The In­ter­nal Rev­enue Ser­vice (IRS) has long been a do­main of the un­truth­ful. Those who have sav­ings ac­counts know all too well that they have been re­ceiv­ing painfully lit­tle in the way of in­ter­est be­cause of Fed poli­cies. Most peo­ple are re­ceiv­ing in­ter­est pay­ments that are less than the rate of in­fla­tion; hence, they have a loss of cap­i­tal. Nev­er­the­less, the IRS in­sists that peo­ple pay in­come tax on this imag­i­nary in­come. The 16th Amend­ment to the Con­sti­tu­tion gave the fed­eral gov­ern­ment the right to im­pose an in­come tax, but not a wealth tax. If those with a sav­ings ac­count re­ceive in­ter­est at less than the rate of in­fla­tion and pay the gov­ern­ment tax only with the phony in­come out of the ac­count, they even­tu­ally will find the ac­count is al­most worth­less. Yet the IRS com­mis­sioner and his staff con­tinue to de­mand that tax­pay­ers pay tax on solely in­fla­tion­ary gains on both in­ter­est-bear­ing ac­counts and cap­i­tal gains, call­ing it “in­come” when, by ev­ery eco­nomic and com­mon us­age of the term, it clearly is not. It is a big lie, which par­tic­u­larly hurts the el­derly on fixed in­comes and un­der­mines the nation’s cap­i­tal stock. Even if IRS Com­mis­sioner Dou­glas H. Shul­man claims he is just fol­low­ing prece­dent, that is no ex­cuse for con­tin­u­ing an ob­vi­ous wrong. (The prece­dent was es­tab­lished be­fore in­fla­tion was per­sis­tent and thus is ir­rel­e­vant.)

For­tu­nately, there are prin­ci­pled and eth­i­cal peo­ple in gov­ern­ment who are brave enough to call out those who are not. We had an ex­am­ple last week. Nancy Nord, a truth-teller, wrote a letter to the Wall Street Jour­nal re­ply­ing to an ar­ti­cle by ad­min­is­tra­tion reg­u­la­tory czar Cass Sun­stein. Ms. Nord wrote: “I read with in­ter­est Cass Sun­stein’s as­ser­tion that the fed­eral agen­cies are work­ing to elim­i­nate ex­ces­sively bur­den­some reg­u­la­tions. As a com­mis­sioner at the U.S. Con­sumer Prod­uct Safety Com­mis­sion (CPSC), I can at­test that no such ac­tiv­ity has been hap­pen­ing in this agency. We cer­tainly have not combed through our reg­u­la­tions to elim­i­nate those that are ‘out of date, un­nec­es­sary or ex­ces­sively bur­den­some,’ as he sug­gests is be­ing done across the gov­ern­ment. In­stead, we are reg­u­lat­ing at an un­prece­dented pace and have pretty much aban­doned any ef- forts to weigh so­ci­etal ben­e­fits from reg­u­la­tions with the costs im­posed on the pub­lic.”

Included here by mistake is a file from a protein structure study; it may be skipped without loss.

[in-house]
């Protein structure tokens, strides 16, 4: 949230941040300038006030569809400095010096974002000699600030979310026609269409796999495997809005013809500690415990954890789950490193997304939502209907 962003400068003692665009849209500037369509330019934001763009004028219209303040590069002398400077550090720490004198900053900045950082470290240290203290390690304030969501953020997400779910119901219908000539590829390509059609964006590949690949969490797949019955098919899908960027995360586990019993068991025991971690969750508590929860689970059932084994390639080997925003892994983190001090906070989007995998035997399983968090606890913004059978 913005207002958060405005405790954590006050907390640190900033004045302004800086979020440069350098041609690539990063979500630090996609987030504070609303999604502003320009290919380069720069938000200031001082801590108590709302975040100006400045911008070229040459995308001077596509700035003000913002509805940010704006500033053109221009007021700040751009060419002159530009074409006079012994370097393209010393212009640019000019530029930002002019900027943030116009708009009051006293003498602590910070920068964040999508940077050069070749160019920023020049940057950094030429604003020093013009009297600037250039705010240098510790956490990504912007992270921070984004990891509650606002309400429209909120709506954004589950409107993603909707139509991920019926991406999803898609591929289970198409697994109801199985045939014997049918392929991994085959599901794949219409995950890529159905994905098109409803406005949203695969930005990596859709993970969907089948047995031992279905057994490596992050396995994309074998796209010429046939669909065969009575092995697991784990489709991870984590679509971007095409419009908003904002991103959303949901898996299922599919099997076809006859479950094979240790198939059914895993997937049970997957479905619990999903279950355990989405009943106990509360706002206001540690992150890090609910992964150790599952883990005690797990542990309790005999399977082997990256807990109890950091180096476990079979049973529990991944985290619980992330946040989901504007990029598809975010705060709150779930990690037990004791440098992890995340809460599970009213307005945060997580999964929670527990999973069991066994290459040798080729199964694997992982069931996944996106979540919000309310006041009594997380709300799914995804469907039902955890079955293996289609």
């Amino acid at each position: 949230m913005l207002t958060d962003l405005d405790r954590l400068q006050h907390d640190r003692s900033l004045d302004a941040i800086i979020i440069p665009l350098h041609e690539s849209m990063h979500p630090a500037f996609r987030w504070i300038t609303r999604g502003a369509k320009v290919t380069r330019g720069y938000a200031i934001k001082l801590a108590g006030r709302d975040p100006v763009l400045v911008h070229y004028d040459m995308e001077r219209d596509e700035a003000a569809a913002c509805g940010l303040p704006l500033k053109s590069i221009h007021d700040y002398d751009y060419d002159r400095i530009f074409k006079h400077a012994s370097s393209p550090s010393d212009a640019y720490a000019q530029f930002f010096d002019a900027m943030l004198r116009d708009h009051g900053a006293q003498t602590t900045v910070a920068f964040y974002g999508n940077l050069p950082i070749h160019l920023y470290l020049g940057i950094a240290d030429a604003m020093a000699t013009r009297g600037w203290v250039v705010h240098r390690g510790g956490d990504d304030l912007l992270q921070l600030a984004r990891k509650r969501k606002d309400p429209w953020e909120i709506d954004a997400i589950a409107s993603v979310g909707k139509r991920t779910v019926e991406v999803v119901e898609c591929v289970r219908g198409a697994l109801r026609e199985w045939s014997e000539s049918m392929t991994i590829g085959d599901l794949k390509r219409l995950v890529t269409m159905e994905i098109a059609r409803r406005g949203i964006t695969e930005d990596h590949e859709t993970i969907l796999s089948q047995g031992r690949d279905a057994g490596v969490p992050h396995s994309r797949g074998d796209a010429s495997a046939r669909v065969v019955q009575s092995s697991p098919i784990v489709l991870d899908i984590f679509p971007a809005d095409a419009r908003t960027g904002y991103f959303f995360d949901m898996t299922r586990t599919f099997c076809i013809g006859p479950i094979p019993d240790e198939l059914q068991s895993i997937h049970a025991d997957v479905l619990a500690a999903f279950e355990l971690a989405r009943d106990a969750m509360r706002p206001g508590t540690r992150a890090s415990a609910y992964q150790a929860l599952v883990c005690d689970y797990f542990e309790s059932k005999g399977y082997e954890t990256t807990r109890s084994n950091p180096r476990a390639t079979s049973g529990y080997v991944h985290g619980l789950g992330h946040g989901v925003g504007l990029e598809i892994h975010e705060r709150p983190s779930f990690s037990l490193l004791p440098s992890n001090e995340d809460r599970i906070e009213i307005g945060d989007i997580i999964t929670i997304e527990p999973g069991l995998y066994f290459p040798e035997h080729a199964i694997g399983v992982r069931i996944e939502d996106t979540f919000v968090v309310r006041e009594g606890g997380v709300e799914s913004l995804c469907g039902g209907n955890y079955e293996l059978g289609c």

For­mer Demo­cratic Party Chair­man Tim Kaine said last week that ly­ing is “un­ac­cept­able” and that Mr. Weiner should re­sign. If ly­ing about sex is un­ac­cept­able, shouldn’t it also be un­ac­cept­able to lie about gov­ern­ment fi­nan­cial state­ments, what is ac­tu­ally per­mit­ted by the Con­sti­tu­tion and what one is re­ally do­ing in gov­ern­ment? Congress should let it be known that it will not fund agen­cies whose se­nior of­fi­cials lie about im­por­tant mat­ters un­til they are re­moved from of­fice.

Some things clearly are lies — mis­rep­re­sent­ing facts on fi­nan­cial state­ments, at­tempt­ing to re­de­fine words to avoid com­ply­ing with the Con­sti­tu­tion and com­monly un­der­stood eth­i­cal stan­dards, and mak­ing false claims about what one is do­ing. The rules that the Se­cu­ri­ties and Ex­change Com­mis­sion im­poses on busi­ness ex­ec­u­tives should be im­posed equally on of­fi­cials in gov­ern­ment, where the stakes are much higher.

Richard W. Rahn is a se­nior fel­low at the Cato In­sti­tute and chair­man of the In­sti­tute for Global Eco­nomic Growth.